The advent of the internet has been called "the Information Revolution." But throughout history, there have been many revolutions in information technology: the invention of the printing press, the telegraph, and broadcast radio, for instance. The Internet is just one case study among many in the complexity of the human relationship to technology. James Gleick describes how the telegraph forever changed the way human beings understand time, giving rise to our modern synchronicity and scheduling.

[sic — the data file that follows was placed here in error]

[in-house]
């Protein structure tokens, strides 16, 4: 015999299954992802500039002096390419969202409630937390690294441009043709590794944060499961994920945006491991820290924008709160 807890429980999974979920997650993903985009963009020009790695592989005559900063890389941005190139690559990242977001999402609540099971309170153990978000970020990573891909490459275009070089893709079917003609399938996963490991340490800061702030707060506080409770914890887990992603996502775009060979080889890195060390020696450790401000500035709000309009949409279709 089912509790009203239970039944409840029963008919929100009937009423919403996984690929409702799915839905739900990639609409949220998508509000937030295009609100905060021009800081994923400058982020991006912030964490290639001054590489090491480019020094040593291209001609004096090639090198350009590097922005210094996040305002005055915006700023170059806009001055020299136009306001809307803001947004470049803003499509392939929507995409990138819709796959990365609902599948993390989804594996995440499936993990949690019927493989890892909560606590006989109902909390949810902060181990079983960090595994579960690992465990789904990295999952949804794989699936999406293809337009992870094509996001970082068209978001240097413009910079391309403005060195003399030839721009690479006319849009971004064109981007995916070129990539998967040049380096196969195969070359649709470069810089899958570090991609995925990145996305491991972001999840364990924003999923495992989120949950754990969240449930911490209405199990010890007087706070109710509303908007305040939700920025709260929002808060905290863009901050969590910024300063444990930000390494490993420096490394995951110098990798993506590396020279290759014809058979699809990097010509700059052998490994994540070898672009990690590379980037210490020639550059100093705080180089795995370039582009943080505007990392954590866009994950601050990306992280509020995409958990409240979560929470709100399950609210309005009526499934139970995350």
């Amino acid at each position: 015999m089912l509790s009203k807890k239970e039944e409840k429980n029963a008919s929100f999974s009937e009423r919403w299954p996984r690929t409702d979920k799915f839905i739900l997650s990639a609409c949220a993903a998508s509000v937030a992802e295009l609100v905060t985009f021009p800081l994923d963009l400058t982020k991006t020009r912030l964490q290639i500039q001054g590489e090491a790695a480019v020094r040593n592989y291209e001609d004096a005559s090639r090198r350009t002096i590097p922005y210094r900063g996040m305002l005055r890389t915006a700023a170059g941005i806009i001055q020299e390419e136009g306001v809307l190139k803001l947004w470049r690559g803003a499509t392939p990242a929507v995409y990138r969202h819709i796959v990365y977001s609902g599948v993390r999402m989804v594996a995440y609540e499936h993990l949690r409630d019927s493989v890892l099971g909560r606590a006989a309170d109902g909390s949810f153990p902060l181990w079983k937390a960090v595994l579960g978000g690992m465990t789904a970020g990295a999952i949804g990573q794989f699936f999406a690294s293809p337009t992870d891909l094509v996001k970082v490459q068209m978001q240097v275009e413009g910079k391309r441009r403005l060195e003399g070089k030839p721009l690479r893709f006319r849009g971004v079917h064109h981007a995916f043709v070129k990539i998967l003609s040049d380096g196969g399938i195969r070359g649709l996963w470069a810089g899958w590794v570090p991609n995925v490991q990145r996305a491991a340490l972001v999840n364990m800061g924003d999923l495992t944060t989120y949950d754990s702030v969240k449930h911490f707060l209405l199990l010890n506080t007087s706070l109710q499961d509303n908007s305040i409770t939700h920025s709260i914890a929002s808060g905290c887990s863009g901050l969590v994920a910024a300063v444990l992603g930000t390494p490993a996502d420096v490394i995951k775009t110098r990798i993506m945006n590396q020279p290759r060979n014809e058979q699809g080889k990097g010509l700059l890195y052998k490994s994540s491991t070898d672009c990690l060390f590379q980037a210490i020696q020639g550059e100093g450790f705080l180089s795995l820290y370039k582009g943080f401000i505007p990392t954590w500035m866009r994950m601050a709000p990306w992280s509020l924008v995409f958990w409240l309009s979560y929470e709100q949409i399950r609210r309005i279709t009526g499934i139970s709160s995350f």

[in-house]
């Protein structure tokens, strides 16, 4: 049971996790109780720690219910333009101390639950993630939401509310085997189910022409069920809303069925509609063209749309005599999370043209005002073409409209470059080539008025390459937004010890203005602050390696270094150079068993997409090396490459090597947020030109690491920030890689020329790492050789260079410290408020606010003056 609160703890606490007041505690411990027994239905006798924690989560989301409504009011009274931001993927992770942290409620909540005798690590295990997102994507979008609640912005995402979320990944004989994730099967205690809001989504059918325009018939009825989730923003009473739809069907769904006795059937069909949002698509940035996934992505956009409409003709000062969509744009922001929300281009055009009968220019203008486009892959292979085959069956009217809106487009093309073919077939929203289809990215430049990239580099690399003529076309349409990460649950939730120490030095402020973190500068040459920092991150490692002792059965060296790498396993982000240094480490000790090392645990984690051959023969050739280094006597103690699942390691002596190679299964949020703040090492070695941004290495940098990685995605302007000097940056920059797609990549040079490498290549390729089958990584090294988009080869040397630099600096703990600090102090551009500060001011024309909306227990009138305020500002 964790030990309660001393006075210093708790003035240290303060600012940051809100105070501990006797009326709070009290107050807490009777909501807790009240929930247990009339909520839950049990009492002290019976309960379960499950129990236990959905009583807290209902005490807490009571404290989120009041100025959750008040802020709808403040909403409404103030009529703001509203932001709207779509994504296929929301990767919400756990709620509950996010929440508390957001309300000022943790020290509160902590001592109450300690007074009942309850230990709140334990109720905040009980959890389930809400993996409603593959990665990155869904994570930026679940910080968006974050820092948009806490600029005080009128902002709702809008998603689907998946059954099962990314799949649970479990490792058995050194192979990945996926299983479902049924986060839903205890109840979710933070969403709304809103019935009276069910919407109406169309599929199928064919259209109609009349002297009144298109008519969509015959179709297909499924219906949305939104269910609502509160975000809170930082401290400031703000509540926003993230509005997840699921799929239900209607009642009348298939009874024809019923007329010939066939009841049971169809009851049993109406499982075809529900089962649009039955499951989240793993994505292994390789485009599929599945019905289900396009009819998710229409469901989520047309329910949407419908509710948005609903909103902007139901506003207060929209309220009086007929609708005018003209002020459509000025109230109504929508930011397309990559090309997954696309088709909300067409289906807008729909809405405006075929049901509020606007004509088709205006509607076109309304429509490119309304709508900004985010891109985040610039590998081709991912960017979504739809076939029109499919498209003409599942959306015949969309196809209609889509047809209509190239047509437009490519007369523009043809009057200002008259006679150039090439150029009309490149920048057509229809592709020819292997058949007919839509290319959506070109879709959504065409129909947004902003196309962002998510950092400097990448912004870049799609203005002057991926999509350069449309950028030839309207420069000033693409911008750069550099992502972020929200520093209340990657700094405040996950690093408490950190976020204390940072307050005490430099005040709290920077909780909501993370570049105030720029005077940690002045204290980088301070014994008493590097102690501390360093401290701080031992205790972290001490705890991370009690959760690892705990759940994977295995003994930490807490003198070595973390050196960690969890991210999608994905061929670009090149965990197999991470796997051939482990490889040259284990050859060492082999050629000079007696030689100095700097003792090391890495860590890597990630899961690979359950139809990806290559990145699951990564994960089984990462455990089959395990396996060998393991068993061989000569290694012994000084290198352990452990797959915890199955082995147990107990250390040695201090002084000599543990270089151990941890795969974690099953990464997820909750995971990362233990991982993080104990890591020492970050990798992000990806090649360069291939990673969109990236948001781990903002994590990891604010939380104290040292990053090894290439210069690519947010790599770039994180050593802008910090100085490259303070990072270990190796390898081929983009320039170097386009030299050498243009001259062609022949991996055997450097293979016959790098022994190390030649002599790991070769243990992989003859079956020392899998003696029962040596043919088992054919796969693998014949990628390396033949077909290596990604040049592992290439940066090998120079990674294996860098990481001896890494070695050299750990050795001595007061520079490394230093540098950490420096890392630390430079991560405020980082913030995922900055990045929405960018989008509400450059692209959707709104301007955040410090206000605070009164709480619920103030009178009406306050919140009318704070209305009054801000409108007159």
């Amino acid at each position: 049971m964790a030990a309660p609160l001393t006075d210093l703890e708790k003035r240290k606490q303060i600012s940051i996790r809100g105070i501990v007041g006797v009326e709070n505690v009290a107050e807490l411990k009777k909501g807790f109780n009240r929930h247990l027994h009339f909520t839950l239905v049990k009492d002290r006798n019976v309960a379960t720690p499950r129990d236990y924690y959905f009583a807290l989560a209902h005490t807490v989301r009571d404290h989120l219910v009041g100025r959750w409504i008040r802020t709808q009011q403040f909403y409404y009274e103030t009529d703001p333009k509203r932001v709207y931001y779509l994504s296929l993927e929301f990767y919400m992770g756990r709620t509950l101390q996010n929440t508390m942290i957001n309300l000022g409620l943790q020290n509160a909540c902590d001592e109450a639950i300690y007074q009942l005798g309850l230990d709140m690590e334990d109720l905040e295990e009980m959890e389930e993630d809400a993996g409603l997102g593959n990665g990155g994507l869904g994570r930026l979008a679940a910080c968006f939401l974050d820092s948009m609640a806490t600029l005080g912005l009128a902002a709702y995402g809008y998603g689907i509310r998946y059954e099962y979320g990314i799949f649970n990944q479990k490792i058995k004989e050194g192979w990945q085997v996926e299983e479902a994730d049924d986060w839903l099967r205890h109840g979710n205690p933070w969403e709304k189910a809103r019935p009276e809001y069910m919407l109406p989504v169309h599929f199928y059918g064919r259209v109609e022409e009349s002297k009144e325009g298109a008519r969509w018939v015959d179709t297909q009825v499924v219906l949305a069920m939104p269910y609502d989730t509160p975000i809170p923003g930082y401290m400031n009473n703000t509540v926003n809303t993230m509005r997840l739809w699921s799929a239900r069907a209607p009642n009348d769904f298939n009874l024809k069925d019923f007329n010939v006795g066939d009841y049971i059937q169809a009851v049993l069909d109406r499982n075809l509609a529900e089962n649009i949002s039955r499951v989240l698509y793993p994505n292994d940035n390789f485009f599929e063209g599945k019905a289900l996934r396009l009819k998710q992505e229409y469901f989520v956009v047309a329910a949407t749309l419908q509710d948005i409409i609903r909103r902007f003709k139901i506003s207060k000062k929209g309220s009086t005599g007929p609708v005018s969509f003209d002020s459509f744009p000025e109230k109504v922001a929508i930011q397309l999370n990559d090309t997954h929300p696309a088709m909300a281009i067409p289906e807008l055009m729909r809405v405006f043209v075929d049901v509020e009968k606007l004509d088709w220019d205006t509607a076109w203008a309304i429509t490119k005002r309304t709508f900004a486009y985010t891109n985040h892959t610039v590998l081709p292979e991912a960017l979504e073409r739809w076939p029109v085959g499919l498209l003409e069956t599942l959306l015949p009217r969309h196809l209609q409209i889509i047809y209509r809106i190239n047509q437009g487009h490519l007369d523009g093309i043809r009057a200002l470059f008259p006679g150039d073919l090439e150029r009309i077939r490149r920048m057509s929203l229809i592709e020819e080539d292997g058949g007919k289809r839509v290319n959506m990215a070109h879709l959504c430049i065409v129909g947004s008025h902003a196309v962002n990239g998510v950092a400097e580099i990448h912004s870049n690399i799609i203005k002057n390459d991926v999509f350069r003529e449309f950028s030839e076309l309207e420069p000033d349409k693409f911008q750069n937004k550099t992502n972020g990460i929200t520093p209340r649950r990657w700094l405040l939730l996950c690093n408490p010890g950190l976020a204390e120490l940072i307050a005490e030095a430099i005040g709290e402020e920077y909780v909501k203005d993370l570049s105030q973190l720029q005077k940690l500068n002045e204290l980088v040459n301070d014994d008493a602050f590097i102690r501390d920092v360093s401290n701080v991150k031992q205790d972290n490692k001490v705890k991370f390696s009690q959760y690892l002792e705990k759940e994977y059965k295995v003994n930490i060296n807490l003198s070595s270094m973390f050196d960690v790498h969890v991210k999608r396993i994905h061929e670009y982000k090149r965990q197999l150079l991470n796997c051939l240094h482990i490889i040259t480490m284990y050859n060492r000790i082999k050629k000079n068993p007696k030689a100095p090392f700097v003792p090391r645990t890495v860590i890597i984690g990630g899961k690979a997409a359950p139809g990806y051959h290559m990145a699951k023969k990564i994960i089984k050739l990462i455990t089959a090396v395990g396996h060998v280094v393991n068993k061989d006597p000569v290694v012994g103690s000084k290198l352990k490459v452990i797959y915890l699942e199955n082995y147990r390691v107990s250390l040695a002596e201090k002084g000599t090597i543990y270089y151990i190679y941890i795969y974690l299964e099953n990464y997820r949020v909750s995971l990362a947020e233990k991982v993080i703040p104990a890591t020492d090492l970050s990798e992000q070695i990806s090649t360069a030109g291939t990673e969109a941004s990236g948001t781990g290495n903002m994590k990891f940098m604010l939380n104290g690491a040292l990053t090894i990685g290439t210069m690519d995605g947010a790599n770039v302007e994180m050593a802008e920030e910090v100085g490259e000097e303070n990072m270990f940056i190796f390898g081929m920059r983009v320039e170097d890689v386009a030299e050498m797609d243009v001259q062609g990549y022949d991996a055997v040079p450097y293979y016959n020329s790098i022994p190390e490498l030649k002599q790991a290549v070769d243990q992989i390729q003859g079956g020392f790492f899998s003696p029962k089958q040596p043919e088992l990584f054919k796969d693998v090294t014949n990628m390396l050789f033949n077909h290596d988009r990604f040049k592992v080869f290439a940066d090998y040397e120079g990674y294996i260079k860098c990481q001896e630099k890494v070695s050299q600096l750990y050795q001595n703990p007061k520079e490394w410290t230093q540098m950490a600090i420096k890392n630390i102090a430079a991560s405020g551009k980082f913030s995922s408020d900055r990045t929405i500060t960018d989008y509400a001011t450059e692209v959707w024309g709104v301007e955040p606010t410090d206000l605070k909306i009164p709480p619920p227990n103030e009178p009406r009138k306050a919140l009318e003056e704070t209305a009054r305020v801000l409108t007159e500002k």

Every new invention brings a new way of seeing things, and a new set of questions. How do we cope with the flood? How much is too much? Can we keep from destroying information that might be relevant later? Do we create it, or does it create us? How do we make sense of it all?